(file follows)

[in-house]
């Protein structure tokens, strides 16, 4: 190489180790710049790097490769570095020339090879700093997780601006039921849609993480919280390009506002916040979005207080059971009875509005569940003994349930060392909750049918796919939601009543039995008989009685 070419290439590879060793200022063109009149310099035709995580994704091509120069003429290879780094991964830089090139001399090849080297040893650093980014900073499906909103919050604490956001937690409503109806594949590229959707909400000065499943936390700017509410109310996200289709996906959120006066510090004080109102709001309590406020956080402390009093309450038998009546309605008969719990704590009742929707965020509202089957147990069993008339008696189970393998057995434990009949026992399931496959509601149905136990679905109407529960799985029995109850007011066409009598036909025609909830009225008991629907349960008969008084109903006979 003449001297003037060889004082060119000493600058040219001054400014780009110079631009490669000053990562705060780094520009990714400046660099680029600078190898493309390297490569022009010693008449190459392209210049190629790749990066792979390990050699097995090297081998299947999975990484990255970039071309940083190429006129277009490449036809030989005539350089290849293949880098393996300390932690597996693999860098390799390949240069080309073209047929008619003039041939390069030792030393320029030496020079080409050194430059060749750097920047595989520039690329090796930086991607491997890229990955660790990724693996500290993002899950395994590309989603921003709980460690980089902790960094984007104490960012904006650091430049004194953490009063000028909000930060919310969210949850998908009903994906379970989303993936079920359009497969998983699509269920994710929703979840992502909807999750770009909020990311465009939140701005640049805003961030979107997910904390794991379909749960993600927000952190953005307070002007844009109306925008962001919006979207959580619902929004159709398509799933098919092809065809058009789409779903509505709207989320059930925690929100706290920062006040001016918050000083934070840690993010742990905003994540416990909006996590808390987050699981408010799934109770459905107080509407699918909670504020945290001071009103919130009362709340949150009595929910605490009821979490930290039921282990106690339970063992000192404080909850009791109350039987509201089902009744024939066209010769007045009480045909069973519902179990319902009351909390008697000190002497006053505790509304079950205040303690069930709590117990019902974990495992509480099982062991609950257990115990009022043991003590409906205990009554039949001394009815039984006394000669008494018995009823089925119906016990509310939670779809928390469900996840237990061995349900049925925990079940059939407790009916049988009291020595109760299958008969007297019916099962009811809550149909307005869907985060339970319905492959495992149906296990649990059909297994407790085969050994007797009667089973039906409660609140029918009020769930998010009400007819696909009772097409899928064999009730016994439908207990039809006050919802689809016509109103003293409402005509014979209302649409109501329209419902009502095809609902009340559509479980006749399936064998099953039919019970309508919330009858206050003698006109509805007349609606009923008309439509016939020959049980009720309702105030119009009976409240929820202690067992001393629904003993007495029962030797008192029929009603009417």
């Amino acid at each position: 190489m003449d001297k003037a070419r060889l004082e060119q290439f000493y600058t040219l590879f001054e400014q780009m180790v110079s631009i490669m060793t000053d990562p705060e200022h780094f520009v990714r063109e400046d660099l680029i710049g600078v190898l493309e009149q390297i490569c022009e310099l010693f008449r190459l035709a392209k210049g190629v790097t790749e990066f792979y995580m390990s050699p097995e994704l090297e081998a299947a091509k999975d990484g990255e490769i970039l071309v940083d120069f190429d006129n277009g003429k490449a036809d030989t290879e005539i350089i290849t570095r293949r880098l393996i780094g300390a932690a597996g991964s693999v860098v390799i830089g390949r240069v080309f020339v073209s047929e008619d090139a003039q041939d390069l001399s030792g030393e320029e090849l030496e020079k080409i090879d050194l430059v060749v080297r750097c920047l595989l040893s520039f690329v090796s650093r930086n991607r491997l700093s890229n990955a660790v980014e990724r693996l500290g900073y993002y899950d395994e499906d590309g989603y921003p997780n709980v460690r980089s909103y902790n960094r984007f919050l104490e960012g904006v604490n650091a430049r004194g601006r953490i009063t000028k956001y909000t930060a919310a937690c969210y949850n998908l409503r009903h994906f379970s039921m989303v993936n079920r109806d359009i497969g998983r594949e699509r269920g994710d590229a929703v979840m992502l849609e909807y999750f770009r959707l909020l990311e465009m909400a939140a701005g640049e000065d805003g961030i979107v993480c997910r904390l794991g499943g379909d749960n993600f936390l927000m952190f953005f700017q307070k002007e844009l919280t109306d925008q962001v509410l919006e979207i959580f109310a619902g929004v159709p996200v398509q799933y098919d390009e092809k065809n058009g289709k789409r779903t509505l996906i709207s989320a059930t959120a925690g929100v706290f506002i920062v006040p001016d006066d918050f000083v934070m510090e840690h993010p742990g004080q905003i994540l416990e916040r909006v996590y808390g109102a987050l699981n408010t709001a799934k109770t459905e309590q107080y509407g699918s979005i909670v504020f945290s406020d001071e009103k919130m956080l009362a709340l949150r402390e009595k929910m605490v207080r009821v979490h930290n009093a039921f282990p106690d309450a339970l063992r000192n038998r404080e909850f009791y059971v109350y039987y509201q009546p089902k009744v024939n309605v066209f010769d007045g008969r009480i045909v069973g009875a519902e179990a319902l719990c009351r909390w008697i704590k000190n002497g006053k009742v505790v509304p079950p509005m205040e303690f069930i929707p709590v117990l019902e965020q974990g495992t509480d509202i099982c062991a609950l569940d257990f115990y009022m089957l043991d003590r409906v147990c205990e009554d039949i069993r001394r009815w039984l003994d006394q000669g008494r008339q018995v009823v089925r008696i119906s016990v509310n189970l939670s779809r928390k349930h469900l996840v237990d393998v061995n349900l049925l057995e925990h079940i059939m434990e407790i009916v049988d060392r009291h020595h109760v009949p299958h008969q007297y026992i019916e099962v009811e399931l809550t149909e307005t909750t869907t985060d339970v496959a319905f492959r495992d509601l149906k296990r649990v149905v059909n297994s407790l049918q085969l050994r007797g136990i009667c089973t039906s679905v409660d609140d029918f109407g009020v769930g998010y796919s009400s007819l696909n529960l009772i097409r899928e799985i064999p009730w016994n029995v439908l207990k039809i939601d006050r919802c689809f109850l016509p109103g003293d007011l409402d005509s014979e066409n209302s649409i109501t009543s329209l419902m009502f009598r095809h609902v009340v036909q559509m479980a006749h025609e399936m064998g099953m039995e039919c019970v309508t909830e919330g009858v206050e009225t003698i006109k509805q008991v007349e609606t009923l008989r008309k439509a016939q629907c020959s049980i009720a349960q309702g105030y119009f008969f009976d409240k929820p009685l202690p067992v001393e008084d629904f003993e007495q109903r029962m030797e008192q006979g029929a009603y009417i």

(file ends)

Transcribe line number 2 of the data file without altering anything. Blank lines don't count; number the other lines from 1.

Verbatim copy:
């Protein structure tokens, strides 16, 4: 190489180790710049790097490769570095020339090879700093997780601006039921849609993480919280390009506002916040979005207080059971009875509005569940003994349930060392909750049918796919939601009543039995008989009685 070419290439590879060793200022063109009149310099035709995580994704091509120069003429290879780094991964830089090139001399090849080297040893650093980014900073499906909103919050604490956001937690409503109806594949590229959707909400000065499943936390700017509410109310996200289709996906959120006066510090004080109102709001309590406020956080402390009093309450038998009546309605008969719990704590009742929707965020509202089957147990069993008339008696189970393998057995434990009949026992399931496959509601149905136990679905109407529960799985029995109850007011066409009598036909025609909830009225008991629907349960008969008084109903006979 003449001297003037060889004082060119000493600058040219001054400014780009110079631009490669000053990562705060780094520009990714400046660099680029600078190898493309390297490569022009010693008449190459392209210049190629790749990066792979390990050699097995090297081998299947999975990484990255970039071309940083190429006129277009490449036809030989005539350089290849293949880098393996300390932690597996693999860098390799390949240069080309073209047929008619003039041939390069030792030393320029030496020079080409050194430059060749750097920047595989520039690329090796930086991607491997890229990955660790990724693996500290993002899950395994590309989603921003709980460690980089902790960094984007104490960012904006650091430049004194953490009063000028909000930060919310969210949850998908009903994906379970989303993936079920359009497969998983699509269920994710929703979840992502909807999750770009909020990311465009939140701005640049805003961030979107997910904390794991379909749960993600927000952190953005307070002007844009109306925008962001919006979207959580619902929004159709398509799933098919092809065809058009789409779903509505709207989320059930925690929100706290920062006040001016918050000083934070840690993010742990905003994540416990909006996590808390987050699981408010799934109770459905107080509407699918909670504020945290001071009103919130009362709340949150009595929910605490009821979490930290039921282990106690339970063992000192404080909850009791109350039987509201089902009744024939066209010769007045009480045909069973519902179990319902009351909390008697000190002497006053505790509304079950205040303690069930709590117990019902974990495992509480099982062991609950257990115990009022043991003590409906205990009554039949001394009815039984006394000669008494018995009823089925119906016990509310939670779809928390469900996840237990061995349900049925925990079940059939407790009916049988009291020595109760299958008969007297019916099962009811809550149909307005869907985060339970319905492959495992149906296990649990059909297994407790085969050994007797009667089973039906409660609140029918009020769930998010009400007819696909009772097409899928064999009730016994439908207990039809006050919802689809016509109103003293409402005509014979209302649409109501329209419902009502095809609902009340559509479980006749399936064998099953039919019970309508919330009858206050003698006109509805007349609606009923008309439509016939020959049980009720309702105030119009009976409240929820202690067992001393629904003993007495029962030797008192029929009603009417």